I’ve been thinking a lot about body image, and specifically the thoughts and feelings we hold about our bodies. In writing the material on how to feel good while losing weight for Svelte in Style , I did a lot of reflecting on the messages we hold, and hang onto about our physical form.
I wonder how many of those are accurate. Are helpful. Are positive.
I meet many women who carry around some form of mild self loathing toward themselves. They don’t even notice it, it’s been with them so long – it’s like the hum of an air conditioner in the background, no longer noticeable.
But if you were to ask them to grade their bodies out of 10, the self-score would be pitifully low.
It’s more than sad. It’s a travesty.
And it got me thinking about my own attitudes, thoughts and feelings about my body. In Svelte in Style, I share a couple of personal anecdotes about early messages I picked up on, rightly or wrongly (sadly, mostly wrongly), about my body. And how hard they have been to shake as an adult.
So today I wanted to say some nice things about my body. As a way of turning the tide, changing the game, and turning over a new leaf. I’m sick of thinking of my body as sub-par, unequal and only just acceptable. So here goes.
I always thought you were fairly ordinary, nothing to write home about and fairly non-descript, a part of my body that was just there, forming a bridge between my ribs and my legs. I have since realised they form a huge part of my feminine form. Yes! You are female! And these hips do more than connect the ribbone to the thighbone, they form an outline, a silhouette, a curve. They are brackets encompassing the word (woman).
Ah, the arguments I’ve had with you over the years. I’m sorry I never liked you. From the earliest age, I was told how they were exactly like Aunty Celia’s (my grandmother’s sister), or my grandmother, or they were cute, or that one day I’d be grateful I had them. I’m still waiting for that last promise to kick in. I remember an exercise we had to do at a residential for my MBA – we were given a piece of paper and told to draw ourselves, and I drew myself with spots. The lecturer was amazed I saw myself that way, but I do. I always wanted the pure unblemished skin I saw in Dolly magazine. I now realise you can get it (you can essentially have your skin bleached of pigment) – Nicole Kidman had her freckles bleached off (seen pictures of her in her teens? She had more freckles than I do). But I have discovered one benefit of freckles – you can’t see emerging wrinkles quite so easily!
You came fairly early – I was 11 when I got my first bra. The same year I started wearing spectacles, so I think of those two events as kind of cancelling each other out on the emerging attractiveness scale. I was mortified the day my mum took me bra shopping for the first time (it was in the Rockhampton KMart), I think partly because dad came along, too (although he may have wandered off to the motor parts section, he’s burned into this particular memory). I’m not sure it’s possible to have uncomplicated feelings about one’s own breasts, and I may need to write more extensively privately on this one. But for now, I’ll say thank you.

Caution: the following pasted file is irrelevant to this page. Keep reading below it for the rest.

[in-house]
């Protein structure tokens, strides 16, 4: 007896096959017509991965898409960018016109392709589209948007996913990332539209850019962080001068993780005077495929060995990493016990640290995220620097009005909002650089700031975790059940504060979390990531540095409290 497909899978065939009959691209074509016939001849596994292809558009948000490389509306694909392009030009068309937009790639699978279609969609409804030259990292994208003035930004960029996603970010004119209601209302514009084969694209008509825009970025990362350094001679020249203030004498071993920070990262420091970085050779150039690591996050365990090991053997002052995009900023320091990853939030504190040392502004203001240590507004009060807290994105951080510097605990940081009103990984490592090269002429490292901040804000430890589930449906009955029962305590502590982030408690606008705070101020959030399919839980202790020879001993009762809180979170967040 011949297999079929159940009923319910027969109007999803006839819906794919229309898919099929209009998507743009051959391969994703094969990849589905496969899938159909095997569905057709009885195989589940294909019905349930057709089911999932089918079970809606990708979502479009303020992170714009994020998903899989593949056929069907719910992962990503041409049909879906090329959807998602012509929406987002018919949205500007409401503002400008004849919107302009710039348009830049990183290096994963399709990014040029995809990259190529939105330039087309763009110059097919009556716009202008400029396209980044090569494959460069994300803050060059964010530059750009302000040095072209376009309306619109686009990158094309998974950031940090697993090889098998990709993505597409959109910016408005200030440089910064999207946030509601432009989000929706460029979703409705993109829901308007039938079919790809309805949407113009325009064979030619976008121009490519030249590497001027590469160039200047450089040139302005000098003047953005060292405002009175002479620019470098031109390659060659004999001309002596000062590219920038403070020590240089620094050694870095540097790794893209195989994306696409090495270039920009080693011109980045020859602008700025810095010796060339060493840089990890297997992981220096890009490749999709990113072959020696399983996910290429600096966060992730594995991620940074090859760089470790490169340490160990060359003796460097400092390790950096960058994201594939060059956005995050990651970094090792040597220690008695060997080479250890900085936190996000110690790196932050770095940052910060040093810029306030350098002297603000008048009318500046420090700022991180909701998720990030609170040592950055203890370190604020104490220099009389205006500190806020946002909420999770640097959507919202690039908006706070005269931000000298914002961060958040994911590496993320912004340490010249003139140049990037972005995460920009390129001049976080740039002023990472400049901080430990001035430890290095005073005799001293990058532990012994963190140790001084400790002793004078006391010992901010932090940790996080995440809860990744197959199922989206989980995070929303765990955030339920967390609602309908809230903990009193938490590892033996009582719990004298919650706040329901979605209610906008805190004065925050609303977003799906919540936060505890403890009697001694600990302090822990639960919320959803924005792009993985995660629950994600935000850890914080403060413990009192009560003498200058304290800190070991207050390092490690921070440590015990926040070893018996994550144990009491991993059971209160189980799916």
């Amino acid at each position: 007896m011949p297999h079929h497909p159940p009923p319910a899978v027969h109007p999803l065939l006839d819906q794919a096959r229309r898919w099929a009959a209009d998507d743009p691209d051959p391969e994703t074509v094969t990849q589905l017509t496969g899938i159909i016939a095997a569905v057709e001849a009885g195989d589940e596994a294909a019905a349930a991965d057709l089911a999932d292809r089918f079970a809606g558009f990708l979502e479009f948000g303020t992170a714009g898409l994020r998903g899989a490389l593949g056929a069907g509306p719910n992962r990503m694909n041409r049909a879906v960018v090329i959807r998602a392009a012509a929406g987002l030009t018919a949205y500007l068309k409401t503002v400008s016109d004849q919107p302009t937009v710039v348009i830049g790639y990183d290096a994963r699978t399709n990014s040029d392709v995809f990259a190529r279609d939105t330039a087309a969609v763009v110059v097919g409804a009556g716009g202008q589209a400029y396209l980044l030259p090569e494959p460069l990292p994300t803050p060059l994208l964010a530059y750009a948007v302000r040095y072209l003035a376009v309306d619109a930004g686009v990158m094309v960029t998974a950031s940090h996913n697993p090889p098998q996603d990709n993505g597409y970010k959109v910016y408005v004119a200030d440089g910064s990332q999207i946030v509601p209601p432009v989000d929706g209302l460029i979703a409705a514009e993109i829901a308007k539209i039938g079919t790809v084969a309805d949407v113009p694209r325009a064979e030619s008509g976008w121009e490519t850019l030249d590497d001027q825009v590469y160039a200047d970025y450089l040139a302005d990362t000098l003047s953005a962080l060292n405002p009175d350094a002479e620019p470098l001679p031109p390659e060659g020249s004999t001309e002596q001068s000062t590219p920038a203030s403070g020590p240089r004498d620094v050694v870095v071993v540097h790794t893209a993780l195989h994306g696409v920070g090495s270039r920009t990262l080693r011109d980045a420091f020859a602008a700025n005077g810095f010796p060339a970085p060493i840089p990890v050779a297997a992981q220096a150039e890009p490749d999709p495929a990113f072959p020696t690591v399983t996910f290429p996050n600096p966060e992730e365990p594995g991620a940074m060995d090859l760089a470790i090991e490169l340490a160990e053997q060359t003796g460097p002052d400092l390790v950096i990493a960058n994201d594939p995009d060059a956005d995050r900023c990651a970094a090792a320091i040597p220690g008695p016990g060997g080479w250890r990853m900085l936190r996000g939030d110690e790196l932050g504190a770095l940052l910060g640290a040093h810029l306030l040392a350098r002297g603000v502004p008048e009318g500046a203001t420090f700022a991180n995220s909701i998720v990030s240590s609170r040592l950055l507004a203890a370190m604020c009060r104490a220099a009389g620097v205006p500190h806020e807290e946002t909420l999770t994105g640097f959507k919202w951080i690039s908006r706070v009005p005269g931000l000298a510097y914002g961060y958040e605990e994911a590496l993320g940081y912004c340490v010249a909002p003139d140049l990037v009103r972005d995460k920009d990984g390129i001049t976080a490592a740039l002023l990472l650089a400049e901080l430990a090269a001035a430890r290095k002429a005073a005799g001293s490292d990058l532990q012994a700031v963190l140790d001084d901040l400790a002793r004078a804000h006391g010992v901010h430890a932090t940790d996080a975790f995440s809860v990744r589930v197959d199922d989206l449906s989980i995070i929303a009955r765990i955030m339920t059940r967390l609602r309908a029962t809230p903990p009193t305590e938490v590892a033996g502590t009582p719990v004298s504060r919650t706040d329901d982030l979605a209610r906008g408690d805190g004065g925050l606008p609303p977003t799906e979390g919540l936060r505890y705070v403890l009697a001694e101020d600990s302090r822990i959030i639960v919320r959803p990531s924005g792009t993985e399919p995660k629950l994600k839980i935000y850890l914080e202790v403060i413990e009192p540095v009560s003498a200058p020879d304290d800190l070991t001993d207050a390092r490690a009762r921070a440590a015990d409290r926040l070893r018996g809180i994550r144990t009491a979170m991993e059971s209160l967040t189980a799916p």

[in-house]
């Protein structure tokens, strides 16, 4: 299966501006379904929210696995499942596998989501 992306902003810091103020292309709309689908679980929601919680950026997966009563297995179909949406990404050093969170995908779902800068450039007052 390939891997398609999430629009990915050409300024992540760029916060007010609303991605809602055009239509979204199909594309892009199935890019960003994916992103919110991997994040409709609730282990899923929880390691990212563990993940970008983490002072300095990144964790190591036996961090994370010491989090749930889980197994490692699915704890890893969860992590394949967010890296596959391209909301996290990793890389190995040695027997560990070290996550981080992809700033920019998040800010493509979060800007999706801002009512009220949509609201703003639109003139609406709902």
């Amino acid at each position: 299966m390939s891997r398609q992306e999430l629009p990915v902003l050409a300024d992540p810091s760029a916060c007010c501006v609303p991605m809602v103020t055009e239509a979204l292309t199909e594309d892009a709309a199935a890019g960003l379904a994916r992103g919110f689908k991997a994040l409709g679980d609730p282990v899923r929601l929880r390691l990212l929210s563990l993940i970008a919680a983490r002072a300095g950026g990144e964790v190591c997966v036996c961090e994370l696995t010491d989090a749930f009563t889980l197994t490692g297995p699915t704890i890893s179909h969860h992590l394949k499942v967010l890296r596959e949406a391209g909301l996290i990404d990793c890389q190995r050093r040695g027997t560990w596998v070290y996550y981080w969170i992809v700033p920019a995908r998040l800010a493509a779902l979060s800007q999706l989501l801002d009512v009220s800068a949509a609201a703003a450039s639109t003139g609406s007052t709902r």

Hello height! Hello weight!
When I think of myself growing up, I think of myself as on the chubby side. That’s because all the words I remember hearing about myself during that time were about how I leaned toward the stouter side of my family gene pool, and how I wasn’t like Theresa, the young woman my parents fostered for a year when I was 14 who was 6foot (183cm) with legs from here to tomorrow (with easily tanned, unblemished skin). I have recently looked back at photos of myself when I was young and I’m not half as pudgy in them as I am in the pictures in my head. Why have I been carrying around these images of me as a human (child) version of Porky Pig?
I debated over whether to include this photo in this post – it feels somehow bold to include it, and I feel a bit exposed in showing it to you. It’s me at age 14, wearing the only tan I ever got in my entire life (it took 9 months of sunbathing before school to get it. And less than 2 weeks of winter to lose it). I have no idea where that animal print item came from, Theresa and I were playing around with make-up and looks (this was at the beginning of the Reign of Madonna, in the mid 1980s).
When I came across this photo for a collage my step daughter did for my 40th birthday, it amazed me. That’s ME!
That’s me before all the distorted memories and the negative assumptions took root in my psyche.
That’s me as an emerging woman, so much clearer in her self-expression than I was through much of my 20s and 30s.
That’s me, being in my body in a way I haven’t been in a long time, and I want to be again.
Write your own letter to your body
And if you want to write your own letter to your body, give this a go. You may be surprised at what you discover when you put pen to paper, or fingers to keyboard. It’s especially interesting if you have access to photos of you when you were younger to add into the mix.
It’s also one of the many exercises we advocate you do in Svelte in Style: How to Look and Feel Great While Losing Weight – now available online.
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